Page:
6.1/10
66
1 user 1 critic

Traveling Husbands (1931)

Several traveling salesmen get involved with business, booze, romance, party girls and a lot more while staying at a hotel Detroit.

Director:

Paul Sloane
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Cast

Cast overview:
Evelyn Brent ... Ruby Smith
Frank Albertson ... Barry Greene
Constance Cummings ... Ellen Wilson
Hugh Herbert ... Hymie Schwartz
Dorothy Peterson ... Martha Hall
Gwen Lee ... Mabel
Frank McHugh ... Pinkie
Carl Miller ... Ben Hall
Stanley Fields ... Dan Murphy - House Detective
Rita La Roy ... Daisy
Lucille Williams Lucille Williams ... Vera
Purnell Pratt ... J. C. Wilson
Spencer Charters ... Joe
Tom Herbert Tom Herbert ... Walter (as Tom Francis)
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Storyline

Several traveling salesmen get involved with business, booze, romance, party girls and a lot more while staying at a hotel Detroit.

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Genres:

Comedy | Crime

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Details

Country:

USA

Language:

English

Release Date:

15 August 1931 (USA) See more »

Company Credits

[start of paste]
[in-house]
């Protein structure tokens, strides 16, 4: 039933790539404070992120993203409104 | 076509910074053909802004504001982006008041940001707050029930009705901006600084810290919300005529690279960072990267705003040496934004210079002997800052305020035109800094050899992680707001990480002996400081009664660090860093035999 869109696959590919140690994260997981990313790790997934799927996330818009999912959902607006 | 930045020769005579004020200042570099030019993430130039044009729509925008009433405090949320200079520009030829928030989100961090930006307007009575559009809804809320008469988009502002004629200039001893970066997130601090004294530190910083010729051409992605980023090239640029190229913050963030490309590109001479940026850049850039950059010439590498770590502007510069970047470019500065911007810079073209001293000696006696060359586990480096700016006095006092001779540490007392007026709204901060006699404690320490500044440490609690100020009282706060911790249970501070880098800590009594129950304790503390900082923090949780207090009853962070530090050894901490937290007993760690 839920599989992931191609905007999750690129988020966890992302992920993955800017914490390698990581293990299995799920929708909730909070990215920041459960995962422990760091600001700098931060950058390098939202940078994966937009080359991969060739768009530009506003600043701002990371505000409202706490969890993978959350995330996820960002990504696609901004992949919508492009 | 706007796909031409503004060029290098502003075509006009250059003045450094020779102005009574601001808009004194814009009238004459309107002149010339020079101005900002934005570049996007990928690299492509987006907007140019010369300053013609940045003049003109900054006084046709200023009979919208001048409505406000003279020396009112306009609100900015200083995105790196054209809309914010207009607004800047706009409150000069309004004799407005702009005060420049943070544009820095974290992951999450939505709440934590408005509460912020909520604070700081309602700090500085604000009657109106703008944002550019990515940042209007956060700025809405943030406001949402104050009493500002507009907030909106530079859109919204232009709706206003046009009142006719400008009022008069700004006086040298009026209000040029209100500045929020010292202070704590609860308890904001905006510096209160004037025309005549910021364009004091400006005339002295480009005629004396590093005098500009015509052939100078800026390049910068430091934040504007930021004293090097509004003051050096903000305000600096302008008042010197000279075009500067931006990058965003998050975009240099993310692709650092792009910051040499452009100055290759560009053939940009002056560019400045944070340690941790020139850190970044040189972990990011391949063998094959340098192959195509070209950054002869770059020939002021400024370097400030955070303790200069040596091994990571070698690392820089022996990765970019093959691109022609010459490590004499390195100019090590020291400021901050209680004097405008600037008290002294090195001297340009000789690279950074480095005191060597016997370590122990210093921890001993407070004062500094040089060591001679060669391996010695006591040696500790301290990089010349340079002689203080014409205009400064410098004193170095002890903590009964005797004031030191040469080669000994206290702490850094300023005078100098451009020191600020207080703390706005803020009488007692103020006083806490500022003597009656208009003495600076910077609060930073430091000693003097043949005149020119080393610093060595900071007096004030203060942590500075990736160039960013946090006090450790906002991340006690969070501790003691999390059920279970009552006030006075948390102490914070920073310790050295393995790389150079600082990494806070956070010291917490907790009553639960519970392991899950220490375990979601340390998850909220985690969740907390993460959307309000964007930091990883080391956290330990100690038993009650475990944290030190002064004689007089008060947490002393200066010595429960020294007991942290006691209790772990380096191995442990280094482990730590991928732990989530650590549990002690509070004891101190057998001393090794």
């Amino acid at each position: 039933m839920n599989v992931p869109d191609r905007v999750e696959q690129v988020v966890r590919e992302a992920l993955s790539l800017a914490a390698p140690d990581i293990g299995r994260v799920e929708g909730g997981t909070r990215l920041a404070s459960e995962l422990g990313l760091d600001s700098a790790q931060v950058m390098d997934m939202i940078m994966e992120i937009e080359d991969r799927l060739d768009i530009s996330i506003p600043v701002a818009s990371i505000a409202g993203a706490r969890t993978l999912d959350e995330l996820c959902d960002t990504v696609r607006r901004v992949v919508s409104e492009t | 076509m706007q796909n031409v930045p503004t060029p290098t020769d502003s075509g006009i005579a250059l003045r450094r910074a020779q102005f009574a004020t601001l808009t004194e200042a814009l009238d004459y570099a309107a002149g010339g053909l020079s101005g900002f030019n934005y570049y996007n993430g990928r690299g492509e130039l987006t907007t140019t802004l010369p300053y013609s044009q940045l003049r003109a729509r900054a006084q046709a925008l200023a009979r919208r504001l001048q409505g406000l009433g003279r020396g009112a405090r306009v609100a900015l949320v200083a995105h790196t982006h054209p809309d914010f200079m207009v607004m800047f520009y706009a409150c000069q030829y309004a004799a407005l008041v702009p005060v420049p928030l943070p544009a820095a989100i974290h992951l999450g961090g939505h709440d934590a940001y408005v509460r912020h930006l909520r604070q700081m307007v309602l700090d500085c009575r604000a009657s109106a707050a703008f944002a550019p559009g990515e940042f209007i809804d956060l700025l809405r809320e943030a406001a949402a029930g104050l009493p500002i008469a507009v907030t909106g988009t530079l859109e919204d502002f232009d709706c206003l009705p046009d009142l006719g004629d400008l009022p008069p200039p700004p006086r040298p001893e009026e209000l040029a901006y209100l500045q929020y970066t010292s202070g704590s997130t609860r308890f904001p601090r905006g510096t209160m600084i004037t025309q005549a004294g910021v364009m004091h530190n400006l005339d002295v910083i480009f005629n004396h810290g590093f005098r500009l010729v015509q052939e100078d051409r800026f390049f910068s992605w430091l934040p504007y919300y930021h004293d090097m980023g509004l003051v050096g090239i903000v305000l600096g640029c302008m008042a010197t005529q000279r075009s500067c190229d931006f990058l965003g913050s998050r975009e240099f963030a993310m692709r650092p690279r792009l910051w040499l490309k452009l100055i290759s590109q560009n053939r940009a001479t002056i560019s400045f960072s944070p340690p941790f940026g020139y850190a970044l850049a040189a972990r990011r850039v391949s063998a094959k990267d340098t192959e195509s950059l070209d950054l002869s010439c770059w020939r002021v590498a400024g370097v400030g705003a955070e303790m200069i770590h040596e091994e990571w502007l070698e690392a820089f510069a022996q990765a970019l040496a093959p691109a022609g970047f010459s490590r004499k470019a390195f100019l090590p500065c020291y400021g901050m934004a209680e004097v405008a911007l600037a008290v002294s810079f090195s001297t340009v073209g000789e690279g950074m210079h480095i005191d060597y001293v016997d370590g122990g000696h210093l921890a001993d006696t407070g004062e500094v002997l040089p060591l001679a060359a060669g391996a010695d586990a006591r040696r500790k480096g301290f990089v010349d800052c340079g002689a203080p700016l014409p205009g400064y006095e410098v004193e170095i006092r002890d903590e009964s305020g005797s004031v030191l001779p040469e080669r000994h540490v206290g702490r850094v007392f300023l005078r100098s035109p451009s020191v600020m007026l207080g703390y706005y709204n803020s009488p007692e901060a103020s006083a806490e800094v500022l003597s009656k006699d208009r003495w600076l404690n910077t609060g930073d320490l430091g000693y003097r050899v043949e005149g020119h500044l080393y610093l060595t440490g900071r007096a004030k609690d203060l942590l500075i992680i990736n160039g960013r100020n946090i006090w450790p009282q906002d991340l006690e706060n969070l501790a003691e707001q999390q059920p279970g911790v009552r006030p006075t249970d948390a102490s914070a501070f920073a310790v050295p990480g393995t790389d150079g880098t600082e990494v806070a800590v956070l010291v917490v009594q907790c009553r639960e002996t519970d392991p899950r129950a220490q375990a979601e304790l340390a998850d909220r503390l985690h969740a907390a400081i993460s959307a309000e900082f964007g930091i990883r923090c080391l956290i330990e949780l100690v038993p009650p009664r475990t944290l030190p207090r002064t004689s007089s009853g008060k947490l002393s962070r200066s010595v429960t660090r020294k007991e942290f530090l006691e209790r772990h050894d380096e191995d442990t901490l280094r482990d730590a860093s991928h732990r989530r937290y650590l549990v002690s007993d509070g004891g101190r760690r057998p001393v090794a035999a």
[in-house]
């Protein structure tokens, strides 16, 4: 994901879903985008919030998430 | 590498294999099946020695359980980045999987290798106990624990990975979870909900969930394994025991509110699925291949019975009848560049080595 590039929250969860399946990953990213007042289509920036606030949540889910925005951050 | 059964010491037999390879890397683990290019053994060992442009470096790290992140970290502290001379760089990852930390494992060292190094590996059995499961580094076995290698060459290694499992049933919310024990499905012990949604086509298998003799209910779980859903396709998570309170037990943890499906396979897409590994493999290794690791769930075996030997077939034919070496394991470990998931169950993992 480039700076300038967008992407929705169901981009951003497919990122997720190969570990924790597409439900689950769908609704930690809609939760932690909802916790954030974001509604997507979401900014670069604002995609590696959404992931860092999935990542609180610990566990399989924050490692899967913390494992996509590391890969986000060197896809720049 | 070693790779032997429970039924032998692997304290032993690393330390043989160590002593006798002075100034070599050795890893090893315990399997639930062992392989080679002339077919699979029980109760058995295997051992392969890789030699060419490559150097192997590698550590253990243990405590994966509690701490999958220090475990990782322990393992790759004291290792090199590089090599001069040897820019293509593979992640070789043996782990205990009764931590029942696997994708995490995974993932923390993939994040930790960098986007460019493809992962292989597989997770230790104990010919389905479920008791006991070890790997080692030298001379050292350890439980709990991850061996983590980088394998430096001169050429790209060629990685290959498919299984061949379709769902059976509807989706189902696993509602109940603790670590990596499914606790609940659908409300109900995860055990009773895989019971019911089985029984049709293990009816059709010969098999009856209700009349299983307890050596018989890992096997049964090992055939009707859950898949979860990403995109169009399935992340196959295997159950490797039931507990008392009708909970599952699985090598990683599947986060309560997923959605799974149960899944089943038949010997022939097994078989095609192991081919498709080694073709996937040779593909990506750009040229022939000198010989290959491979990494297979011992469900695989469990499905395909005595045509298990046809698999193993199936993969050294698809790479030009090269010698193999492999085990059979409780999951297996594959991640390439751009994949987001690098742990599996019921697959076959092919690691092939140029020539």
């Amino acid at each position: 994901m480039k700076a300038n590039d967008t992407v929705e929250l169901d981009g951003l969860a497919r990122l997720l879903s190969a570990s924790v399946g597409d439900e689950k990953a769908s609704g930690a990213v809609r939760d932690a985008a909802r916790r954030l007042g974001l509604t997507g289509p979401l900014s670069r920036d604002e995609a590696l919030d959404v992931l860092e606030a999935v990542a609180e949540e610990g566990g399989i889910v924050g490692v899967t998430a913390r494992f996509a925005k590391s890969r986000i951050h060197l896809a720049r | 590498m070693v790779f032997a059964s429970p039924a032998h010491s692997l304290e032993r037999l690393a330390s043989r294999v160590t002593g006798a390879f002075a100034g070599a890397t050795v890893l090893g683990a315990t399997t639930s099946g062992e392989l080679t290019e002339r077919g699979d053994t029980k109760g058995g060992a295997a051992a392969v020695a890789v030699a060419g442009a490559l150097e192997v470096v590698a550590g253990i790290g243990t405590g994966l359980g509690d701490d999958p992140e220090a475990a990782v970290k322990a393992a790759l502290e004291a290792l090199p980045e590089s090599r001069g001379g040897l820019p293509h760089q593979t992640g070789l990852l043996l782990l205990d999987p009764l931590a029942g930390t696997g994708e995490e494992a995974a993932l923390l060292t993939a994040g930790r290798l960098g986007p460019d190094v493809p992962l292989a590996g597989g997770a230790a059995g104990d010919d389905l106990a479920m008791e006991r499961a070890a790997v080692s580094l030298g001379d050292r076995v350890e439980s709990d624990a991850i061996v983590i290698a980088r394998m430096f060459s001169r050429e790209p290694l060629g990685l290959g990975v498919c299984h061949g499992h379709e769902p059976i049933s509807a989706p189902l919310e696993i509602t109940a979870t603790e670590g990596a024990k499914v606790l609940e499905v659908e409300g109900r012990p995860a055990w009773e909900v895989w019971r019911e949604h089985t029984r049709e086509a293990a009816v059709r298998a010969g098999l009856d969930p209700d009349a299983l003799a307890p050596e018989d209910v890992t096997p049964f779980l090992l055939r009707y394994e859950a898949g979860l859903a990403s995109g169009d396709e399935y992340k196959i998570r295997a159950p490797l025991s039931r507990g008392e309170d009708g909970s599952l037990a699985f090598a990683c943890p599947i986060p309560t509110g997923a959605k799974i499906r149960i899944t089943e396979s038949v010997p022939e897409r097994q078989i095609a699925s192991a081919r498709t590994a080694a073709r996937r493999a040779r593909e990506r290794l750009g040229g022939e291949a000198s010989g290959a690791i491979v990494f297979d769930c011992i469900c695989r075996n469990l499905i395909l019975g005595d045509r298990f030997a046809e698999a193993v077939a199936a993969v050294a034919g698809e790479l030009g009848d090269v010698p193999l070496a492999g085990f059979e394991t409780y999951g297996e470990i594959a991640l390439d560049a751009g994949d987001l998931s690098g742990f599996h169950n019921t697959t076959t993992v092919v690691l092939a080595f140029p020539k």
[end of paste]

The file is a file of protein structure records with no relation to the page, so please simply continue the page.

Production Co:

RKO Radio Pictures See more »
Show more on IMDbPro »

Technical Specs

Runtime:

Sound Mix:

Mono (RCA Photophone System)

Aspect Ratio:

1.37 : 1
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Did You Know?

Trivia

The first screen credit for Max Steiner as Musical Director. See more »

Quotes

Ellen Wilson: Remember, I'm out to break the bad reputation record.
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Soundtracks

There's a Sob in My Heart" (uncredited)
Music and Lyrics by Max Steiner
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User Reviews

 
The one about the traveling salesman
4 January 2012 | by bobliptonSee all my reviews

This RKO precode is a restrained affair, in which much more is implied than directly shown and stronger for that delicacy. It plays nicely with the perception of drummers as a licentious bunch and we do get to see a lot of partying. The script, however, is more about the loneliness of the salesmen and their sense of isolation. Several actors who in just a few years would be reduced to supporting roles, like Hugh Herbert and Frank McHugh, are given a chance to act and Evelyn Brent gives a typically excellent performance.

The technical issues are well handled by Leo Tover, who would be Oscar-nominated several times in his career. He handles the camera beautifully and lights scenes dramatically when they call for it. A kind word should be offered about the uncredited editor, who sets up the process shots beautifully and seamlessly. There is a great montage shot that shows the wild abandon of the party scene that is a model for the effect.


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